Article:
Indolent but invasive chondroid malignancies that can form in the skull base.
The most common sites for chondrosarcoma to grow are the pelvis and shoulder, along with the superior metaphysial and diaphysial regions of the arms and legs.
However, chondrosarcoma may occur in any bone, and are sometimes found in the skull, particularly at its base.
Standard management of chondrosarcoma involves surgical resection and adjuvant radiation therapy.
Endonasal endoscopic approach for resection of petroclival chondrosarcomas between 2010 and 2014, 8 patients (4 men and 4 women) underwent endonasal endoscopic operations to resect petroclival chondrosarcomas at 2 institutions. The patients' mean age was 44.8 years (range 30-64 years). One of the patients had previously undergone radiation therapy and another a staged craniotomy. Using volumetric software, an independent neuroradiologist assessed the extent of the resections on MRI scans taken immediately after surgery and at the 3-month follow-up. Immediate complications and control of symptoms were also recorded. In addition, the authors reviewed the current literature on surgical treatment of chondrosarcoma.
The mean preoperative tumor diameter and volume were 3.4 cm and 9.8 cm(3), respectively. Six patients presented with cranial neuropathies. Endonasal endoscopic surgery achieved > 95% resection in 5 of the 8 patients and < 95% resection in the remaining 3 patients. One of the 6 neuropathies resolved, and the remaining 5 partially improved. One instance of postoperative cerebrospinal fluid leakage required a reoperation for repair; no other complications associated with these operations were observed. All of the patients underwent adjuvant radiotherapy.
According to the experience of Moussazadeh et al. the endoscopic endonasal route is a safe and effective approach for the resection of appropriately selected petroclival chondrosarcomas 1).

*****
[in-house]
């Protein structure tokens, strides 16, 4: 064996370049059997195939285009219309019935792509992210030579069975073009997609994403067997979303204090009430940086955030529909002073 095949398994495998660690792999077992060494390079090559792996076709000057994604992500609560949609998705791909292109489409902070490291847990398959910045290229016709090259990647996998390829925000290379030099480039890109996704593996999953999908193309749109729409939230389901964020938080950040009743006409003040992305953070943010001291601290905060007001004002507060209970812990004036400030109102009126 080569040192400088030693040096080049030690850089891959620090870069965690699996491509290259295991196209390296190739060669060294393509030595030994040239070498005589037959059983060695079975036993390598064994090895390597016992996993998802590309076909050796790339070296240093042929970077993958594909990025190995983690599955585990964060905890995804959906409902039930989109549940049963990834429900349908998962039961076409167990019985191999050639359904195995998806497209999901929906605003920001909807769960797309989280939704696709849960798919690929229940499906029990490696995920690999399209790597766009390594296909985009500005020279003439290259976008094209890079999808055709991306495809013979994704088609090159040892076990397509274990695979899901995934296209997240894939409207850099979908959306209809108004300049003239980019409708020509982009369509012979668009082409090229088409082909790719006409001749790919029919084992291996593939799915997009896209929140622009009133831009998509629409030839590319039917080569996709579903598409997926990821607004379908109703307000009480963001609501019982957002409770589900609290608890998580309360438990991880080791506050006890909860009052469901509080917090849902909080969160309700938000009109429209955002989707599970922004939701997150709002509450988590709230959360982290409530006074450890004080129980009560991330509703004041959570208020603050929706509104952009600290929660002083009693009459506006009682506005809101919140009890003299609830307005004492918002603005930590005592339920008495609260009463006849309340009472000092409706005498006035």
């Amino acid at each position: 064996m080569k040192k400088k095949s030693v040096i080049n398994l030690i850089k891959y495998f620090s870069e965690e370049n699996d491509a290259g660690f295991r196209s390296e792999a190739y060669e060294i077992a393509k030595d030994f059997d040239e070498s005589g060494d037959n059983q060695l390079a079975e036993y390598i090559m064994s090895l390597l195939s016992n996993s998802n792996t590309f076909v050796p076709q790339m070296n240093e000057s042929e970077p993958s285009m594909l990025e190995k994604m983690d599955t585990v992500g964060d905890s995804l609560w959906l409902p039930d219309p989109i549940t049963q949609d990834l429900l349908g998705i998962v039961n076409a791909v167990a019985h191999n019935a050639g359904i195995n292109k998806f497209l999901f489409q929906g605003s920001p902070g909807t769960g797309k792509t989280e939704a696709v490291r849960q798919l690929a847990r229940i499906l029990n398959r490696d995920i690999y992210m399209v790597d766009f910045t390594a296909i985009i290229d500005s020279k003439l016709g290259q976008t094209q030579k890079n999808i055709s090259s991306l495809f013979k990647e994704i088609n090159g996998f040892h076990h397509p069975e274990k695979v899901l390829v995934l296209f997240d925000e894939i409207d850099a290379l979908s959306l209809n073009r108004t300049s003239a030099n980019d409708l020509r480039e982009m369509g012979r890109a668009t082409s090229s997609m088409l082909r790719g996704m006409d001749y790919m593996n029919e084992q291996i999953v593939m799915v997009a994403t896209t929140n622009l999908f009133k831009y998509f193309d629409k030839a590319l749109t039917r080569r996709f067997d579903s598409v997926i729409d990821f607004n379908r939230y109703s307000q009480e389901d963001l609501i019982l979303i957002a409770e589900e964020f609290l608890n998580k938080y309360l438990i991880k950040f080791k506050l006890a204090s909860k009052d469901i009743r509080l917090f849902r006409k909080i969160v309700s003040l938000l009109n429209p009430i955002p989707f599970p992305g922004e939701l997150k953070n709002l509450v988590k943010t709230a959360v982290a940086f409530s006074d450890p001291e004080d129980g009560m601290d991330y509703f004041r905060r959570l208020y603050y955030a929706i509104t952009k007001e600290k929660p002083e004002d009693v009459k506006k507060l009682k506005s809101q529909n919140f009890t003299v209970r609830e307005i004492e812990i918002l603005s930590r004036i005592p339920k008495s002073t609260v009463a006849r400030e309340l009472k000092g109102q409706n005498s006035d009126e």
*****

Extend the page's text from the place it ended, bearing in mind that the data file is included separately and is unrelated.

Parafalcine chondrosarcoma is extremely rare, and may be difficult to differentiate preoperatively from falx meningioma. An 18-year-old woman presented with a parafalcine chondrosarcoma incidentally detected as a small lesion 2 years before admission, suggesting falx meningioma. Brain computed tomography and magnetic resonance imaging just before admission revealed the parafalcine lesion had increased by about nine times in volume during the last 2 years. Single-photon emission computed tomography (SPECT) after intravenous administration of both thallium-201 chloride 2).
The potential malignant progression of enchondroma into a secondary chondrosarcoma is a well-known fact. Nevertheless, chondrosarcoma located at the skull base in patients with Maffuci syndrome is a very rare condition, with only 18 cases reported in the literature.
Beer-Furlan et al. report 2 other cases successfully treated through an expanded endoscopic endonasal approach and discuss the condition based on the literature review.
Skull base chondrosarcoma associated with Maffucci syndrome is a rare condition. The disease cannot be cured, therefore surgical treatment should be performed in symptomatic patients aiming for maximal tumor resection with function preservation. The endoscopic endonasal approach is a safe and reliable alternative for the management of these tumors 3).